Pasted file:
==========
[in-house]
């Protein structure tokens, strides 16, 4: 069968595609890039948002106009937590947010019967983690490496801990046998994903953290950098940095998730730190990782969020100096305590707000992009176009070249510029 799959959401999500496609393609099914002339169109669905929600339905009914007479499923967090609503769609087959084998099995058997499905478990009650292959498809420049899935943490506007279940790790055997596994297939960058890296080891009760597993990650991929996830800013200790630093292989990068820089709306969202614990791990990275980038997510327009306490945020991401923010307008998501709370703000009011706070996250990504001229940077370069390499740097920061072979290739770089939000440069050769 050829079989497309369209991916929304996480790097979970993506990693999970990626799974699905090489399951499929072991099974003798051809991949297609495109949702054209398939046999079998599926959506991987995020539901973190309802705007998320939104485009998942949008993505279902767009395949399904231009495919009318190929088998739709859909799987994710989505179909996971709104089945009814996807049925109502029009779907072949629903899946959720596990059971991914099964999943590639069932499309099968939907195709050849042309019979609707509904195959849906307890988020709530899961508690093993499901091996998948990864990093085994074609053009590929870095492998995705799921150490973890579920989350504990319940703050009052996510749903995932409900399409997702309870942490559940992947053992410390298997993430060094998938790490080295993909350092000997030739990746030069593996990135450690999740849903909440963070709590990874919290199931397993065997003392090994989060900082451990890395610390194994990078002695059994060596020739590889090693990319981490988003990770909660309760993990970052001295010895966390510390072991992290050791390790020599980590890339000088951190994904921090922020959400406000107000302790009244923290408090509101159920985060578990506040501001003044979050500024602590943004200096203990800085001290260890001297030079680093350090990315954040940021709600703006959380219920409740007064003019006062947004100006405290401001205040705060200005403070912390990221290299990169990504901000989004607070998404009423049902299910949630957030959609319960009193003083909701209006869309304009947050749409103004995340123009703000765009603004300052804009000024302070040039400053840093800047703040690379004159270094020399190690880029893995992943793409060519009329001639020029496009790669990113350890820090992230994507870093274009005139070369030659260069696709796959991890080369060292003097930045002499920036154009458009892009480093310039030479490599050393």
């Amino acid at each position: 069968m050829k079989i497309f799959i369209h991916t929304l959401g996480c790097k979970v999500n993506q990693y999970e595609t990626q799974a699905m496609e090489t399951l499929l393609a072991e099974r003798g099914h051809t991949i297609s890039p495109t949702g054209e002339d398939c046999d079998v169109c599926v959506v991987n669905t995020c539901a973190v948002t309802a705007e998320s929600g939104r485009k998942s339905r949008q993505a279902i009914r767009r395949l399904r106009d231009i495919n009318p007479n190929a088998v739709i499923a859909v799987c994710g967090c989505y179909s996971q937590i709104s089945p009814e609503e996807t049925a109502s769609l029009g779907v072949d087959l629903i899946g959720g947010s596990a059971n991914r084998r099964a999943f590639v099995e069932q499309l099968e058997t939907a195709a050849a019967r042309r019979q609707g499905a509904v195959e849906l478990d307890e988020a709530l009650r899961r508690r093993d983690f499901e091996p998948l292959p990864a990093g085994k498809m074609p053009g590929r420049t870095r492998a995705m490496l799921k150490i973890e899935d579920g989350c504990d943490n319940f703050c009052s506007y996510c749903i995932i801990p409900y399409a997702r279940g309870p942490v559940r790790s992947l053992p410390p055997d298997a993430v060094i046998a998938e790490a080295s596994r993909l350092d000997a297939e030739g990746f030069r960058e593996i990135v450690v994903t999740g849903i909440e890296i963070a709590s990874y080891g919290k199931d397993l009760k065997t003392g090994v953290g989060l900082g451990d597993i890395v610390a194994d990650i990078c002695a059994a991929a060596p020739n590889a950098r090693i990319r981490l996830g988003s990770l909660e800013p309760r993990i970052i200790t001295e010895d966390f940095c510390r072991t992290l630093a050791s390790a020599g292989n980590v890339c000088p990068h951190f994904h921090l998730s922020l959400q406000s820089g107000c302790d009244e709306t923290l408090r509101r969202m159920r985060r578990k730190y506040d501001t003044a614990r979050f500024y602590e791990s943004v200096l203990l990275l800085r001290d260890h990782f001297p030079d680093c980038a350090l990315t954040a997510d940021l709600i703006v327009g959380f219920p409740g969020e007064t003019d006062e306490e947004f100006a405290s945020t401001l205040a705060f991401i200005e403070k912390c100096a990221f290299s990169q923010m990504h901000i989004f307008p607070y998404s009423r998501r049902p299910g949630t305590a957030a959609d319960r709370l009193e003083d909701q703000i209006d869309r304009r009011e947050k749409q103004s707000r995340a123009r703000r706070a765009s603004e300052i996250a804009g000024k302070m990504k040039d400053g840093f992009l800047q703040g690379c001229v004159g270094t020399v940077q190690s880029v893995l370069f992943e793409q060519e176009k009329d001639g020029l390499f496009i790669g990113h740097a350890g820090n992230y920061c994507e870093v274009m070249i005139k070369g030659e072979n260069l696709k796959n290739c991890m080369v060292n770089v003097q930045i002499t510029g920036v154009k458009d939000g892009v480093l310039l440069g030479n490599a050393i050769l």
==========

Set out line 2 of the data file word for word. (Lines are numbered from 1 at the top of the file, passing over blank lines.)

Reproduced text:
């Protein structure tokens, strides 16, 4: 069968595609890039948002106009937590947010019967983690490496801990046998994903953290950098940095998730730190990782969020100096305590707000992009176009070249510029 799959959401999500496609393609099914002339169109669905929600339905009914007479499923967090609503769609087959084998099995058997499905478990009650292959498809420049899935943490506007279940790790055997596994297939960058890296080891009760597993990650991929996830800013200790630093292989990068820089709306969202614990791990990275980038997510327009306490945020991401923010307008998501709370703000009011706070996250990504001229940077370069390499740097920061072979290739770089939000440069050769 050829079989497309369209991916929304996480790097979970993506990693999970990626799974699905090489399951499929072991099974003798051809991949297609495109949702054209398939046999079998599926959506991987995020539901973190309802705007998320939104485009998942949008993505279902767009395949399904231009495919009318190929088998739709859909799987994710989505179909996971709104089945009814996807049925109502029009779907072949629903899946959720596990059971991914099964999943590639069932499309099968939907195709050849042309019979609707509904195959849906307890988020709530899961508690093993499901091996998948990864990093085994074609053009590929870095492998995705799921150490973890579920989350504990319940703050009052996510749903995932409900399409997702309870942490559940992947053992410390298997993430060094998938790490080295993909350092000997030739990746030069593996990135450690999740849903909440963070709590990874919290199931397993065997003392090994989060900082451990890395610390194994990078002695059994060596020739590889090693990319981490988003990770909660309760993990970052001295010895966390510390072991992290050791390790020599980590890339000088951190994904921090922020959400406000107000302790009244923290408090509101159920985060578990506040501001003044979050500024602590943004200096203990800085001290260890001297030079680093350090990315954040940021709600703006959380219920409740007064003019006062947004100006405290401001205040705060200005403070912390990221290299990169990504901000989004607070998404009423049902299910949630957030959609319960009193003083909701209006869309304009947050749409103004995340123009703000765009603004300052804009000024302070040039400053840093800047703040690379004159270094020399190690880029893995992943793409060519009329001639020029496009790669990113350890820090992230994507870093274009005139070369030659260069696709796959991890080369060292003097930045002499920036154009458009892009480093310039030479490599050393």